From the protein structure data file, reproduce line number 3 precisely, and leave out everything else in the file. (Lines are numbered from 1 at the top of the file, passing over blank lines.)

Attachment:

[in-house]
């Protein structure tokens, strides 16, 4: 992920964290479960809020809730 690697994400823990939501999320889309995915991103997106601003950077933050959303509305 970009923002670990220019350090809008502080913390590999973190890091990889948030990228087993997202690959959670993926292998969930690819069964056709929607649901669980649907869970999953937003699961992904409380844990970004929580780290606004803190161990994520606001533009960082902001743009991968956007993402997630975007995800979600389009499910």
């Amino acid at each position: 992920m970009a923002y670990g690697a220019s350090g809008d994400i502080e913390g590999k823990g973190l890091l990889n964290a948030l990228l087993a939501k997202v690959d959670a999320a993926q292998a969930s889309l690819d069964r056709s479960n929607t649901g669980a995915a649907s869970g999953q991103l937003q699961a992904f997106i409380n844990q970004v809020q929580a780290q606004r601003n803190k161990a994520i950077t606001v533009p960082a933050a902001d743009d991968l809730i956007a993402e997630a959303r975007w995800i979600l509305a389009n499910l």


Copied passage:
């Amino acid at each position: 992920m970009a923002y670990g690697a220019s350090g809008d994400i502080e913390g590999k823990g973190l890091l990889n964290a948030l990228l087993a939501k997202v690959d959670a999320a993926q292998a969930s889309l690819d069964r056709s479960n929607t649901g669980a995915a649907s869970g999953q991103l937003q699961a992904f997106i409380n844990q970004v809020q929580a780290q606004r601003n803190k161990a994520i950077t606001v533009p960082a933050a902001d743009d991968l809730i956007a993402e997630a959303r975007w995800i979600l509305a389009n499910l």